Calculating psychotherapist pay

I have seen many wild estimates regarding how much a therapist makes in private practice. But here I am going to be realistic. Fooling ourselves only hurts us. Calculating psychotherapist pay is genuinely not that complex. The factors are well known. With some reasonable assumptions, we can put together a formula that will give us a ballpark calculation of therapist pay in private practice.

The basic formula for calculating psychotherapist pay

The basic formula for calculating psychotherapist pay is this:

(No of Sessions) x (Collections Rate) x (No of Work Weeks) = (Gross Receipts) – (Expenses) = (Gross Pay) – (taxes & benefits) = (Paycheck)

(Below is the actual calculator. You can play with the numbers there. See where you come out!!)

Let’s take each component of the formula. First, we will look at what each element is and then determine a reasonable figure. Along the way, we will look at constraining factors, as well.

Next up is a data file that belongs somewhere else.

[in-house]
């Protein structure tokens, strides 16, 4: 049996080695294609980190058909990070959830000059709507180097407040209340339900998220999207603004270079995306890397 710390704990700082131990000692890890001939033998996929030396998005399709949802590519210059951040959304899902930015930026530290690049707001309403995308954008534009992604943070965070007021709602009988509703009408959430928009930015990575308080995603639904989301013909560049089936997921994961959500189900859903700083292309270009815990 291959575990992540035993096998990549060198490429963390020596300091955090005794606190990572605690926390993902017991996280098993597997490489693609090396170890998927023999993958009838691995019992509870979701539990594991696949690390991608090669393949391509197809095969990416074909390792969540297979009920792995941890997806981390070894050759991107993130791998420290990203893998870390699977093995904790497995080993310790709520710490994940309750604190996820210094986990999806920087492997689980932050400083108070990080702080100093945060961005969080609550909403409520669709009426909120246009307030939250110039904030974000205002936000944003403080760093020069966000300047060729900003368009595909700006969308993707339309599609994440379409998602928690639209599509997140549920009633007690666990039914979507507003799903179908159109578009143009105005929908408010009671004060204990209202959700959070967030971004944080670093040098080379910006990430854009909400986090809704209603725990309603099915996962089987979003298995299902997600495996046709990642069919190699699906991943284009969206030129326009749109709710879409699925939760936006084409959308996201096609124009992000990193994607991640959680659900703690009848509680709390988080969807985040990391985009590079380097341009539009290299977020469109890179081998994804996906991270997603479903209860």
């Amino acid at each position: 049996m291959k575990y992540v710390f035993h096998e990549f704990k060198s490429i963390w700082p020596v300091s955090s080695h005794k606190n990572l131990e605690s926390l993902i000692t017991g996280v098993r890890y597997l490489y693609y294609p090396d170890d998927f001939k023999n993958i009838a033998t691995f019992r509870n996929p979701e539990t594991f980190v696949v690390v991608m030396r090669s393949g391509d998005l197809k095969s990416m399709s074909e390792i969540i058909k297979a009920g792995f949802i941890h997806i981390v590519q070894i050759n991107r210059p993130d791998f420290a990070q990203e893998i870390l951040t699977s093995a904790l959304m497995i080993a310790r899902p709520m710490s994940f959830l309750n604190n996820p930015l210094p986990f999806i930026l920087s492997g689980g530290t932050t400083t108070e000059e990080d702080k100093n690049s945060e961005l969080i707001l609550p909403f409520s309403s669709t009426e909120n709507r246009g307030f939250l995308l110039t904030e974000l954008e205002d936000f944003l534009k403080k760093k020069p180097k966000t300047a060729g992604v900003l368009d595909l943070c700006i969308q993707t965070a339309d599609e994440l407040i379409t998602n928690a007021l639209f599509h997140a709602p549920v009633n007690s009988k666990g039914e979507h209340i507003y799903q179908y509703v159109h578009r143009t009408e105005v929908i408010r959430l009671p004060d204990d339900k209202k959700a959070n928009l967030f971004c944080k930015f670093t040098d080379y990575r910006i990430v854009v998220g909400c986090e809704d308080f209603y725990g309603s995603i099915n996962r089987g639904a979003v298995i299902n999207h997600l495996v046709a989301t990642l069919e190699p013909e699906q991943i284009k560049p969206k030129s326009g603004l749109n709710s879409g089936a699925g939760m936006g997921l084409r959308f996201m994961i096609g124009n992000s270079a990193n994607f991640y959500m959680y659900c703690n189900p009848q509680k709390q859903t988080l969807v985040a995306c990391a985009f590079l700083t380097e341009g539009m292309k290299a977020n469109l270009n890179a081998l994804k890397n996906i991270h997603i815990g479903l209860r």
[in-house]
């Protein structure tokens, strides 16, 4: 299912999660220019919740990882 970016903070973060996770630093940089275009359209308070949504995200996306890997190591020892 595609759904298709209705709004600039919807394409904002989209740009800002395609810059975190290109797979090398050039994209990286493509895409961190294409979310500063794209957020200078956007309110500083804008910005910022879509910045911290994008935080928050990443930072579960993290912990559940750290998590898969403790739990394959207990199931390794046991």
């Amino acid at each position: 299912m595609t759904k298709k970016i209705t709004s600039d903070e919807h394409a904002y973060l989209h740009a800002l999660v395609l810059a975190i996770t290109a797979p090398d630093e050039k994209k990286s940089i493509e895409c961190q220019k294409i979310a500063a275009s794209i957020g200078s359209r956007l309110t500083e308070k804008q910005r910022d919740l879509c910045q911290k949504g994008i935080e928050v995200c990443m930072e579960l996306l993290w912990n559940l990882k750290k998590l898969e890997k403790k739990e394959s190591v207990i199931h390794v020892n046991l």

I also provide a range of what I believe to be real numbers that can be plugged into the formula. And then, at the end of this post, we put it together with some other data to see how close we are.

Sessions (Range: 20 to 35 per week)

Psychotherapists in private practice derive most of our income from providing psychotherapy sessions. In general, the more sessions we provide, the more our income. And yet the size of caseloads varies quite a bit.

As a general rule, a fulltime caseload is between 20 to 35 sessions per week. When starting, caseloads will be smaller. As demand increases, caseload size increases as well. But of course, there are other limitations to bear in mind.

Constraints limiting sessions

Emotional labor

Psychotherapy is emotional labor. As such, different personalities and lifestyles will have an impact. Some therapists have a higher capacity for doing this work. (I mention some in this post: “Wealth in mental health: Where are the good-paying jobs?) Others will choose to see fewer clients for their own sanity’s sake. Knowing one’s limits and capacities is one of the most important factors in doing this work for the long haul.